The feature is a satire based on sweeping stereotypes that challenges racial discrimination and other areas of inequality where nobody is perfect, where the ‘dirty laundry’ of the Black community is also aired and realities of homophobia, class, mixed relationships and segregation are also a collective slap in our faces. Therefore, it is paramount that we all fight for this film to screened far and wide and say Dear BFI this is not right. Like the BBC and BAFTA, you are institutions that are supposed to serve all members of society and denying this film lottery funding for its release because you think there is not enough demand from audiences, or there is not the appetite from cinemas to take it, are ‘little white lies’ to stop people from being enlightened.

We refuse to become Oliver Twist begging ‘please sir can we have some more’ but rather emulate Lenny Henry and Greg Dyke in calling out the bastions of British culture for being ‘hideously white’.  We must not let them allow diversity to be a talking shop or a box to tick – instead put their lottery money where their mouth is instead of hiding behind fake excuses that are used to preserve the status quo. We may not win the appeal to overturn your decision but if making a compliant means that you think twice about rejecting the next Black distributor that knocks on your door then it is worth it. If it means having a separate diversity team monitor the application process objectively for Black applicants, then it is worth it. If it means that we have to dig into our own pockets to fund the release of this film ourselves so it is not ‘ghettoised’, then we are certainly worth it - because it will lead to our empowerment and independence to bring our films to market and build our cinematic ‘underground railroad’.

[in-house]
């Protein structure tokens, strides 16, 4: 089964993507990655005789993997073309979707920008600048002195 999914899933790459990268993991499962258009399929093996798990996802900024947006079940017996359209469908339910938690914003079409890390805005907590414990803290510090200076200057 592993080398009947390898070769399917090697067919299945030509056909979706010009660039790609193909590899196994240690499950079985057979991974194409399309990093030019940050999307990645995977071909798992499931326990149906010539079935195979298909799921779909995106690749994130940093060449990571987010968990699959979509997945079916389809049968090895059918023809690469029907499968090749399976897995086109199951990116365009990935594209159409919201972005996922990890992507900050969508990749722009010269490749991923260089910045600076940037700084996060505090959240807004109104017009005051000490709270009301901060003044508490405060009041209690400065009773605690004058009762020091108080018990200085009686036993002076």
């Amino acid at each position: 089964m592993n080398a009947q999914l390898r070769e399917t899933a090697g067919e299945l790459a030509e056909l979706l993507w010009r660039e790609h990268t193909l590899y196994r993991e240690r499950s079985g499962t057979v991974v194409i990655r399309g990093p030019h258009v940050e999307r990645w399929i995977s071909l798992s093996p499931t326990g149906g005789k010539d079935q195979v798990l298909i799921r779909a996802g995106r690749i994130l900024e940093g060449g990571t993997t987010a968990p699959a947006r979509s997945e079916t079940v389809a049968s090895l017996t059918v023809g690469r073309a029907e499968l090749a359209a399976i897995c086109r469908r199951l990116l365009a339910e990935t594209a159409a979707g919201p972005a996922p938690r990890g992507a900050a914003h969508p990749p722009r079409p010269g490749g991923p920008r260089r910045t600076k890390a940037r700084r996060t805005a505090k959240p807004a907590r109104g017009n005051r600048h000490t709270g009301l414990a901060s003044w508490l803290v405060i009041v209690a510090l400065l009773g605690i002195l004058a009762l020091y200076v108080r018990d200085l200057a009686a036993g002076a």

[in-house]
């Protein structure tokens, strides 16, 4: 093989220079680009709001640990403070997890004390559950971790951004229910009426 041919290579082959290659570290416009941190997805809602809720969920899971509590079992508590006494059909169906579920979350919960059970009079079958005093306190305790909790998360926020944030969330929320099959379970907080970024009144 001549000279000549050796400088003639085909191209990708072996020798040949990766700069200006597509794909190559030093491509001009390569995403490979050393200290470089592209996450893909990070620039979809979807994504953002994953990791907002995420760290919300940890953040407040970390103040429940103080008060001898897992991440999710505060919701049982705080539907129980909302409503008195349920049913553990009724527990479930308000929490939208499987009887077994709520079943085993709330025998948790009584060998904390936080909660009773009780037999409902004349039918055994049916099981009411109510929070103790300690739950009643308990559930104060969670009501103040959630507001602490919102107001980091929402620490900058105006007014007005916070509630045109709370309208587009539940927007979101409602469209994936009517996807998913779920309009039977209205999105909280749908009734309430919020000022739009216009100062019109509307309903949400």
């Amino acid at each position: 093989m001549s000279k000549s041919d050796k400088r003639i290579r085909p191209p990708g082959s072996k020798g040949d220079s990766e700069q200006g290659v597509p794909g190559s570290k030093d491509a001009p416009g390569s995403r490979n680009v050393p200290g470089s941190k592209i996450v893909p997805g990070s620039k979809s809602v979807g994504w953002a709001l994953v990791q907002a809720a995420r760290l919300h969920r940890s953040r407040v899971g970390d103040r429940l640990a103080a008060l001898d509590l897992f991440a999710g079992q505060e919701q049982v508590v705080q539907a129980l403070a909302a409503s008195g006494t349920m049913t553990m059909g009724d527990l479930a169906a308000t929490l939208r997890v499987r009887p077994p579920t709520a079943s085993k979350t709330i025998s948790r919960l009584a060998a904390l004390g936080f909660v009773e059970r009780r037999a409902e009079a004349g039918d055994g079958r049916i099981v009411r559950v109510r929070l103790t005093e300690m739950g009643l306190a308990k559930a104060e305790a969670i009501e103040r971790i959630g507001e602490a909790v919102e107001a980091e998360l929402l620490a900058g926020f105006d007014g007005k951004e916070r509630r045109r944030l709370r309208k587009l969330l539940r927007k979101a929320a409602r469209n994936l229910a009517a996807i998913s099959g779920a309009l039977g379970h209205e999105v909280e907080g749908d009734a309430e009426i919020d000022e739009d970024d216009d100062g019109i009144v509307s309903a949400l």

However, it is not fair that once again we have to work that much more harder, sacrifice that much more when the BFI are continually funding flops distributed by the same white, middle-class companies that don’t even need the money. BFI cites Nymphomaniac distributed by Curzon as a successful release that they have funded yet it has it own chain of cinemas and video on demand platform. All we asked was for £30k to match fund a total spend of £60K on print & advertising. Instead they said that because we have a shortened window between the release of the film on screen and then on DVD, it is a challenge too difficult to overcome when there is traditionally a 16 week gap and also feel that they are really underwriting our campaign.  Nonetheless, Nymphomaniac, a dressed up pornographic movie by Lars Von Trier, was released the same day in the cinema and online with an 18 certificate. The BFI gave the distributor £50k of its £200K budget, which is equivalent to David Cameron claiming benefits after losing his job as prime minster. (We are still dreaming, remember?)